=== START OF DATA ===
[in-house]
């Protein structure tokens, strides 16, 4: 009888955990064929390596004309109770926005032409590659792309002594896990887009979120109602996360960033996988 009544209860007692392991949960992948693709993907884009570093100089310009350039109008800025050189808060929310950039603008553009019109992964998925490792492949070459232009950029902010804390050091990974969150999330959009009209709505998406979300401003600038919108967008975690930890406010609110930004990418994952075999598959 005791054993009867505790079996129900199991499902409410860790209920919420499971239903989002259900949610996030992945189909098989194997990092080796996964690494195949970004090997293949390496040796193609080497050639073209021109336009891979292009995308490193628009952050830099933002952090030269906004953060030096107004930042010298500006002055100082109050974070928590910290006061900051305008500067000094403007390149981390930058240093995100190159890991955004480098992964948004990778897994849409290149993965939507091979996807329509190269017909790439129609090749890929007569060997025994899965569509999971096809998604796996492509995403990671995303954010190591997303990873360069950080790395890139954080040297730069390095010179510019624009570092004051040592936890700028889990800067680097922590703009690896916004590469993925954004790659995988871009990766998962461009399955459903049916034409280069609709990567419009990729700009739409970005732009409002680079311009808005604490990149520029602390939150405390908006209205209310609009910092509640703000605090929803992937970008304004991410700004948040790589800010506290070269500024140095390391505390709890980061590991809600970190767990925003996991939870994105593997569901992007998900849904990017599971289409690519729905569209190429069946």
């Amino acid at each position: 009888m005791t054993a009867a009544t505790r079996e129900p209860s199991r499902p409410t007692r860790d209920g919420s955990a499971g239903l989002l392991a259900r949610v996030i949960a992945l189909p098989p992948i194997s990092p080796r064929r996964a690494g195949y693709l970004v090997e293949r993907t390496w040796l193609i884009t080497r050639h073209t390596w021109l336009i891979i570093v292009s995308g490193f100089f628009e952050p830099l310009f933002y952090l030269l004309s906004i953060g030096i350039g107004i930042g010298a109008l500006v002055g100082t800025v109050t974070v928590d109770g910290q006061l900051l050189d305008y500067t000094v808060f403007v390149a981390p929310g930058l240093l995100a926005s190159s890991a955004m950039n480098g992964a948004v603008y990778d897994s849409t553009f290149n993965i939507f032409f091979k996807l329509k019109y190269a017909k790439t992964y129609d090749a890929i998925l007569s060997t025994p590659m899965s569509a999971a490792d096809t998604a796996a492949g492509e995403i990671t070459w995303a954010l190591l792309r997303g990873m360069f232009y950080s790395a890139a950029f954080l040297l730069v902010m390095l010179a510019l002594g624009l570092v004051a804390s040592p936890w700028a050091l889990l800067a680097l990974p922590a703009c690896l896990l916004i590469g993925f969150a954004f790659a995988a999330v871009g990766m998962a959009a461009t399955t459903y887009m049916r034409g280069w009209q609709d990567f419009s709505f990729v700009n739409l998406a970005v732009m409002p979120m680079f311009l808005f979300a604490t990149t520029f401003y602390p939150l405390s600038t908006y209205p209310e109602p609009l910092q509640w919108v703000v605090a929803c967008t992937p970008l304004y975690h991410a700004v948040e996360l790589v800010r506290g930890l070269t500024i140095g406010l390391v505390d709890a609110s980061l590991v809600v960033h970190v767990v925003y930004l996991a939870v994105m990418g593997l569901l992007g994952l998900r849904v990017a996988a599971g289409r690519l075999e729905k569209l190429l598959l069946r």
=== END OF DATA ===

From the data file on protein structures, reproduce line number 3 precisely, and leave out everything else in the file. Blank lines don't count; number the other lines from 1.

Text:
């Amino acid at each position: 009888m005791t054993a009867a009544t505790r079996e129900p209860s199991r499902p409410t007692r860790d209920g919420s955990a499971g239903l989002l392991a259900r949610v996030i949960a992945l189909p098989p992948i194997s990092p080796r064929r996964a690494g195949y693709l970004v090997e293949r993907t390496w040796l193609i884009t080497r050639h073209t390596w021109l336009i891979i570093v292009s995308g490193f100089f628009e952050p830099l310009f933002y952090l030269l004309s906004i953060g030096i350039g107004i930042g010298a109008l500006v002055g100082t800025v109050t974070v928590d109770g910290q006061l900051l050189d305008y500067t000094v808060f403007v390149a981390p929310g930058l240093l995100a926005s190159s890991a955004m950039n480098g992964a948004v603008y990778d897994s849409t553009f290149n993965i939507f032409f091979k996807l329509k019109y190269a017909k790439t992964y129609d090749a890929i998925l007569s060997t025994p590659m899965s569509a999971a490792d096809t998604a796996a492949g492509e995403i990671t070459w995303a954010l190591l792309r997303g990873m360069f232009y950080s790395a890139a950029f954080l040297l730069v902010m390095l010179a510019l002594g624009l570092v004051a804390s040592p936890w700028a050091l889990l800067a680097l990974p922590a703009c690896l896990l916004i590469g993925f969150a954004f790659a995988a999330v871009g990766m998962a959009a461009t399955t459903y887009m049916r034409g280069w009209q609709d990567f419009s709505f990729v700009n739409l998406a970005v732009m409002p979120m680079f311009l808005f979300a604490t990149t520029f401003y602390p939150l405390s600038t908006y209205p209310e109602p609009l910092q509640w919108v703000v605090a929803c967008t992937p970008l304004y975690h991410a700004v948040e996360l790589v800010r506290g930890l070269t500024i140095g406010l390391v505390d709890a609110s980061l590991v809600v960033h970190v767990v925003y930004l996991a939870v994105m990418g593997l569901l992007g994952l998900r849904v990017a996988a599971g289409r690519l075999e729905k569209l190429l598959l069946r």